The heap is where malloc(), calloc(), and realloc() get memory.
Getting memory from the heap is much slower than getting it from the stack. On the
other hand, the heap is much more flexible than the stack. Memory can be allocated
at any time and deallocated in any order. Such memory isn’t deallocated automatically;
you have to call free().
Recursive data structures are almost always implemented with memory from the heap.
Strings often come from there too, especially strings that could be very long at
runtime. If you can keep data in a local variable (and allocate it from the stack),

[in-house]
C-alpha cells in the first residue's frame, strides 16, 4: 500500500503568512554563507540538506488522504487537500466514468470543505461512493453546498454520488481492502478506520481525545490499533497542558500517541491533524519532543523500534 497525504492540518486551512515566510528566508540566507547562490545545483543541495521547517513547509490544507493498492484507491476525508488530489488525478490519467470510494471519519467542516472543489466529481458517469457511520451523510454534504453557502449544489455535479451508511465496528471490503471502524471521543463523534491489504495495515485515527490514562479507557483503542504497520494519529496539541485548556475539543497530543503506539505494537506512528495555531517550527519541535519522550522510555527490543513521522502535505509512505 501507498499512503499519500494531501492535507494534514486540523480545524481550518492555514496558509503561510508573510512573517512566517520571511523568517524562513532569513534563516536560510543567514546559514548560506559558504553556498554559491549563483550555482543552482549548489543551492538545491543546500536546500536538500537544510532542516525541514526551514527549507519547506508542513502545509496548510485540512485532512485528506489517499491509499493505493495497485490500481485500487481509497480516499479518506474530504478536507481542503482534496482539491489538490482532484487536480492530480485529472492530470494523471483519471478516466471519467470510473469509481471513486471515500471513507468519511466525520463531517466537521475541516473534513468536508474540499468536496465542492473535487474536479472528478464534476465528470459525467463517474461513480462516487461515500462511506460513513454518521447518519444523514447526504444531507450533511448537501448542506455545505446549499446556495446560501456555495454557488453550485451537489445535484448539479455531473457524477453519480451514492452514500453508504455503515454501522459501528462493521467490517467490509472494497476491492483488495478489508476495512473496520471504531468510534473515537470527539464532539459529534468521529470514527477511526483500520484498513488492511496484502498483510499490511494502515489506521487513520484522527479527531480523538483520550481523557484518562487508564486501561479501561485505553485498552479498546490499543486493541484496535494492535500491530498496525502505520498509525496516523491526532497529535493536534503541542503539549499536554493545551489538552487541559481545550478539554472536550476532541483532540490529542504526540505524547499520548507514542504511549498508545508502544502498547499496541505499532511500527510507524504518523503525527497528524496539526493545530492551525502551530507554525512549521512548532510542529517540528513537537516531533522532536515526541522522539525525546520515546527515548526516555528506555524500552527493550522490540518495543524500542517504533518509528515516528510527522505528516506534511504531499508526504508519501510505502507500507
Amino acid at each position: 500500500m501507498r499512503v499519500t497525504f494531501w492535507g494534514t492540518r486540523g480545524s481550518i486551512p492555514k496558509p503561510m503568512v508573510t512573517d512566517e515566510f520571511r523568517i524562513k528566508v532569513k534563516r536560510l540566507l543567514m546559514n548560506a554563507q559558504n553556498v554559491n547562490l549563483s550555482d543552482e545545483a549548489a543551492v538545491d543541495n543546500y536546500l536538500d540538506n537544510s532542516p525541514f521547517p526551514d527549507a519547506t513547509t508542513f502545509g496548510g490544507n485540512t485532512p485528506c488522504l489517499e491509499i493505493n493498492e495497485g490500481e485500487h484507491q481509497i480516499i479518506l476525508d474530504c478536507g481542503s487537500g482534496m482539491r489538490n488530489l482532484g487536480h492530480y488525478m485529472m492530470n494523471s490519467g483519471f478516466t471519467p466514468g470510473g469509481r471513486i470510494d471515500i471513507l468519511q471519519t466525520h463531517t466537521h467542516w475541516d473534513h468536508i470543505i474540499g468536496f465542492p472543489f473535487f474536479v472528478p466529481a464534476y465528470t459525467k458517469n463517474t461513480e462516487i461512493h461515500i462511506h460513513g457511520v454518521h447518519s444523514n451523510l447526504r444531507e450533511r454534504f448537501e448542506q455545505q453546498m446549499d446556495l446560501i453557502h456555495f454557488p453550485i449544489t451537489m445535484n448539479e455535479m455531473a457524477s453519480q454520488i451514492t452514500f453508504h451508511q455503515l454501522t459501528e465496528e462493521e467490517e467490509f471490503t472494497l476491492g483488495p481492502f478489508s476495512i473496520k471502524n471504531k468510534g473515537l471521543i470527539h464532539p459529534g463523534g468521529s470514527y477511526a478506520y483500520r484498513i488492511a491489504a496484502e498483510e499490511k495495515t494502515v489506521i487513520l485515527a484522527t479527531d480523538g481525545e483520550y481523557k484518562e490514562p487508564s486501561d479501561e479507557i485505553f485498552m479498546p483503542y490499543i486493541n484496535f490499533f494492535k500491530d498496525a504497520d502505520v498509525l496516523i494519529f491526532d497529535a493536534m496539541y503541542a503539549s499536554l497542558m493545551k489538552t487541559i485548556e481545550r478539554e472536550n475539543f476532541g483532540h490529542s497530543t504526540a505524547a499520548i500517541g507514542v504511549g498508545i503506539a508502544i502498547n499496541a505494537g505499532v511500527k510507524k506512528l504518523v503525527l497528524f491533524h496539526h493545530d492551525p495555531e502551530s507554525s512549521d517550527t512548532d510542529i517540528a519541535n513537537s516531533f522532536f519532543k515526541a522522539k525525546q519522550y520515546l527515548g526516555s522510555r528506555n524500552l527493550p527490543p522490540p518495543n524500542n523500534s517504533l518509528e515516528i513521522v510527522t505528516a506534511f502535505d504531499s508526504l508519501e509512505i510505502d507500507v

your code will run faster than if you put the data on the heap. Sometimes you can
use a better algorithm if you use the heap faster, or more robust, or more flexible.
It’s a tradeoff.
If memory is allocated from the heap, it’s available until the program ends. That’s
great if you remember to deallocate it when you’re done. If you forget, it’s
a problem. A memory leak is some allocated memory that’s no longer needed but
isn’t deallocated. If you have a memory leak inside a loop, you can use up all
the memory on the heap and not be able to get any more. (When that happens, the
allocation functions return a null pointer.) In some environments, if a program
doesn’t deallocate everything it allocated, memory stays unavailable even after
the program ends.